As an employer, you’re responsible to process employee’s payroll in compliance with the Holidays Act 2003. Most of the time, businesses’ non-compliance relates to incorrect calculations of the minimum employee leave entitlements.
This article explains what a payroll audit is and how one is carried out.
Payments and calculations for leave and entitlements must be processed in a manner that’s compliant with the Holidays Act. Annual leave, bereavement leave, alternate holidays and public holidays mustn’t be underpaid. Employment contracts cannot override the minimum employee leave entitlements under any circumstances.
Non-compliance with the act can create a real nightmare for businesses as they will be required to supply a huge list of payroll information, some of which may be difficult to find. Employers can even face prosecution in extreme cases. Other repercussions of noncompliance include expensive legal fees, interest, fines and a potential banning order to prevent a person or entity from acting as an employer for up to 10 years.
New Zealand payroll software companies do their best to stay compliant with the act, however, NZ’s Holiday Act legislation is among the most complicated in the world, and therefore it’s a very difficult task. Internal payroll administrators face the same challenges and often don’t have adequate knowledge of the legislation to keep your business compliant either.
Surprisingly, there is no set standard or certification in NZ for payroll. The government has not provided businesses with a blueprint on what being compliant looks like. Therefore, software providers’ automated calculations are often incorrect, putting your business at risk of substantial liability.
To find out if your payroll is right, talk to us today about our Payroll Auditing and Consulting Services
What Is a Payroll Audit?
A payroll (Holidays Act 2003) Audit is a process that assesses your business’s compliance with the Act. An audit can be conducted by an independent payroll specialist with the appropriate payroll qualifications, or by a Labour Inspectorate representing the MBIE (Ministry of Business Innovation & Employment). Audits can be proactive or reactive (either targeted investigations or following a complaint, commonly by an employee or ex-employee). Besides, it is noteworthy that audits are carried out to review leave entitlements and correct holiday pay accrual, which is the key reason people and businesses seek payroll audits.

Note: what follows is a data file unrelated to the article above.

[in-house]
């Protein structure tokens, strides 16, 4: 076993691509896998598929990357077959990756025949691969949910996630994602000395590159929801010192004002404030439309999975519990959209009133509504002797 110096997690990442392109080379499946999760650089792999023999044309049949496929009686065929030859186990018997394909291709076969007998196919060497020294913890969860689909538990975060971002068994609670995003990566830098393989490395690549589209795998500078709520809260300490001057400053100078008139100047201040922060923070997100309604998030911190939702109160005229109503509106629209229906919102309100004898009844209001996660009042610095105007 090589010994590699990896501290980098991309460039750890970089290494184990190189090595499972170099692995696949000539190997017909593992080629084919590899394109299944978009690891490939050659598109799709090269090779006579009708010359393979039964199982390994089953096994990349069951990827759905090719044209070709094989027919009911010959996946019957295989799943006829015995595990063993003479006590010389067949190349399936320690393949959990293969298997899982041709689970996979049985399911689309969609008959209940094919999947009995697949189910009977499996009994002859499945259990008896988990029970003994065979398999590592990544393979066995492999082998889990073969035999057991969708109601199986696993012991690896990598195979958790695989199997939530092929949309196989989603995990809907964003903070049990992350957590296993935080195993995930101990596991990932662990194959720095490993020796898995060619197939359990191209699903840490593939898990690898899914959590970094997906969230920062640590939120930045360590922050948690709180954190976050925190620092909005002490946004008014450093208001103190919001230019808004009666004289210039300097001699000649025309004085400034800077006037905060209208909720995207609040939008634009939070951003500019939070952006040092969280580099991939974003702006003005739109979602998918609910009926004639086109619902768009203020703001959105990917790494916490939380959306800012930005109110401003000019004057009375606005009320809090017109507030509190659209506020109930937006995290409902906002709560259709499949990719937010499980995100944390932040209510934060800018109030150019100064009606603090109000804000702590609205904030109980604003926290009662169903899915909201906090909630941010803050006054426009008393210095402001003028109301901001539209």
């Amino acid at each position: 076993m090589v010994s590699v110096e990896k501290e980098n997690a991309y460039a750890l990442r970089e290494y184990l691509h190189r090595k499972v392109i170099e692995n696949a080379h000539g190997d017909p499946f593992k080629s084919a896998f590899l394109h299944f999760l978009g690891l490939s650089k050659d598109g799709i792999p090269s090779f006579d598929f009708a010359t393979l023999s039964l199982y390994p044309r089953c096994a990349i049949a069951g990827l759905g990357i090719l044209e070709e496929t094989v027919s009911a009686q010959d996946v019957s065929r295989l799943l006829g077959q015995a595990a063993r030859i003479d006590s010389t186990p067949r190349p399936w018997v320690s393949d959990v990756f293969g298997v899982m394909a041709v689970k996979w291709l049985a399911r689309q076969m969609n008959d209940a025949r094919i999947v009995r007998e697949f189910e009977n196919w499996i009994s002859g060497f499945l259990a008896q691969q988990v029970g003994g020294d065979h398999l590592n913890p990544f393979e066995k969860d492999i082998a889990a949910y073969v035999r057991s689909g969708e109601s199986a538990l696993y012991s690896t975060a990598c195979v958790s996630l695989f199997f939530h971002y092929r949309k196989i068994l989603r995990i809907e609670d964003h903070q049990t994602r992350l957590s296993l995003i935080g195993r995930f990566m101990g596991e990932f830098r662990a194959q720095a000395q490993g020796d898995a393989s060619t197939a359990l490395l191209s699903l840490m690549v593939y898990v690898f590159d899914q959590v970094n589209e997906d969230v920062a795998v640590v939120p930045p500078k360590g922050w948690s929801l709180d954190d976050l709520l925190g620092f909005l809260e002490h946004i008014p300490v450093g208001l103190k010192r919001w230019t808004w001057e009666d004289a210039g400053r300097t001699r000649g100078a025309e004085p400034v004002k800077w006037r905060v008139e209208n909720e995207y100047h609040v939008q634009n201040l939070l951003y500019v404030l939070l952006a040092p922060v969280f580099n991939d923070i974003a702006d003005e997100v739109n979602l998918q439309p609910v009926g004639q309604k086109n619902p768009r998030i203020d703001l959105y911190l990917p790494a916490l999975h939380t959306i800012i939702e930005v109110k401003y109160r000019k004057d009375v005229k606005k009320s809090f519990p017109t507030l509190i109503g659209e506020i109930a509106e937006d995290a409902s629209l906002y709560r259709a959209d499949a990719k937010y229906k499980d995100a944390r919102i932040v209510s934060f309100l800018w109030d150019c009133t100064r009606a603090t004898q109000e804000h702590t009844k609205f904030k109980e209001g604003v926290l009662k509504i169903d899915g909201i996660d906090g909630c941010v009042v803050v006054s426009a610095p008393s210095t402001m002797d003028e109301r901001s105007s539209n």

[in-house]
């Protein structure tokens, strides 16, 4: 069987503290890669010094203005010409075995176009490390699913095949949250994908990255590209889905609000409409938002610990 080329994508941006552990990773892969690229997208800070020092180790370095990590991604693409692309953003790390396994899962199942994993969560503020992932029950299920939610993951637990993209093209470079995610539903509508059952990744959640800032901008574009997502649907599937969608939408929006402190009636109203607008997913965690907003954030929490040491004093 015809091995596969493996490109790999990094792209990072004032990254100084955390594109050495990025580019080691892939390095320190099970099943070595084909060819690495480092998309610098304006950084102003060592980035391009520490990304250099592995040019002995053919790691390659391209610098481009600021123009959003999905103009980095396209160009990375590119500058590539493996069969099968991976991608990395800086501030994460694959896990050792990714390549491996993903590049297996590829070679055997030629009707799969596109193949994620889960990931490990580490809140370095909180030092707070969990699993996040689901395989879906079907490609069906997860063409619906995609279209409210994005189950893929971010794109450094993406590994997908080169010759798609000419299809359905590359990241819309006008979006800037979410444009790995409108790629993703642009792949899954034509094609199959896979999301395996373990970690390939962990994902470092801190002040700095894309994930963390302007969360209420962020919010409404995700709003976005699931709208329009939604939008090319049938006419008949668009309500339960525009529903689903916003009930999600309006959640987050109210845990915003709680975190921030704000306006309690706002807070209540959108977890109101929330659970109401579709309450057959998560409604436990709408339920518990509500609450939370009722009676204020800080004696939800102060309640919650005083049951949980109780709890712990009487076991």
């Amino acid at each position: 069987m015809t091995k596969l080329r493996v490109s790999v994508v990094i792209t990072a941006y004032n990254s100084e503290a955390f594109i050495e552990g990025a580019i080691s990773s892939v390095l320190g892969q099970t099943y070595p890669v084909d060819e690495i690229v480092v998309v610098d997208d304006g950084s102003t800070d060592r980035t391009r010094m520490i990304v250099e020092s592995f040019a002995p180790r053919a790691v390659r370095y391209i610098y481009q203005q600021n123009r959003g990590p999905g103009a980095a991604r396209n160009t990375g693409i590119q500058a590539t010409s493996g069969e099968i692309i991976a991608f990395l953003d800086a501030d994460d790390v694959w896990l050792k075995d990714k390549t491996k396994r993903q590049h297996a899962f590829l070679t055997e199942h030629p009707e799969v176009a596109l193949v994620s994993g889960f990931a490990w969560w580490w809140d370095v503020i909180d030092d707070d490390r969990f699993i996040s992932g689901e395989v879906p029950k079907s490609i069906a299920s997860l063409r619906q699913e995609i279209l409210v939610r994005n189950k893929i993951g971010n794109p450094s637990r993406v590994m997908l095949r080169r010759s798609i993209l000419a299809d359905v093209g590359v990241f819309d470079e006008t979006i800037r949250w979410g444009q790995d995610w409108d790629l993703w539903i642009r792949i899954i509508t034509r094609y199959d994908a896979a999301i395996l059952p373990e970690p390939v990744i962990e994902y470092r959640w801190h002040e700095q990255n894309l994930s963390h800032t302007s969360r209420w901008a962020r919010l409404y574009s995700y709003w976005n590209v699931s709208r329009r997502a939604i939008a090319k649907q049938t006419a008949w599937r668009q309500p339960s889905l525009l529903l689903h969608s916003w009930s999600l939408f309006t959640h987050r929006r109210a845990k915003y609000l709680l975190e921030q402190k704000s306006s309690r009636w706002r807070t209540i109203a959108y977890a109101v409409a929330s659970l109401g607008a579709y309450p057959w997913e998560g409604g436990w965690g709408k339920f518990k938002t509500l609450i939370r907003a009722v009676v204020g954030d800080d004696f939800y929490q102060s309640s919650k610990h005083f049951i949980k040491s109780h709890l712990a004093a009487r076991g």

Complaints and Targeted Investigations
During an investigation following a complaint, Labour Inspectors have the authority to enter a business address at any time of day, interview anyone at the workplace and demand copies of employee wage and time records. If you don’t produce what is being requested, the inspector can take action against you and issue penalties.
This is where we come in. Voluntary audits are requested by businesses who want to be proactive and mitigate the risk of non-compliance. Often these companies are simply wanting to get their payroll right for both themselves and their employees. Contact us today to keep your business safe
If you’re wanting an audit completed for your business, you’ll need to provide us with your employee timesheet, payroll and employee contract information. The information required will be clearly outlined in our very own payroll audit checklist which we’ll provide. You’ll also be able to upload supporting documentation.
Take a look at this Payroll Audit Checklist, which will give you an idea of what information you’ll need to provide for any payroll audit.
Once the audit is completed you’ll be provided with a comprehensive report which will tell you any areas of concern as well as the actions required to correct any breach. We’ll also assist you with anything you’re not sure about.
Let’s get your payroll sorted now so you’re on top of it from here on in.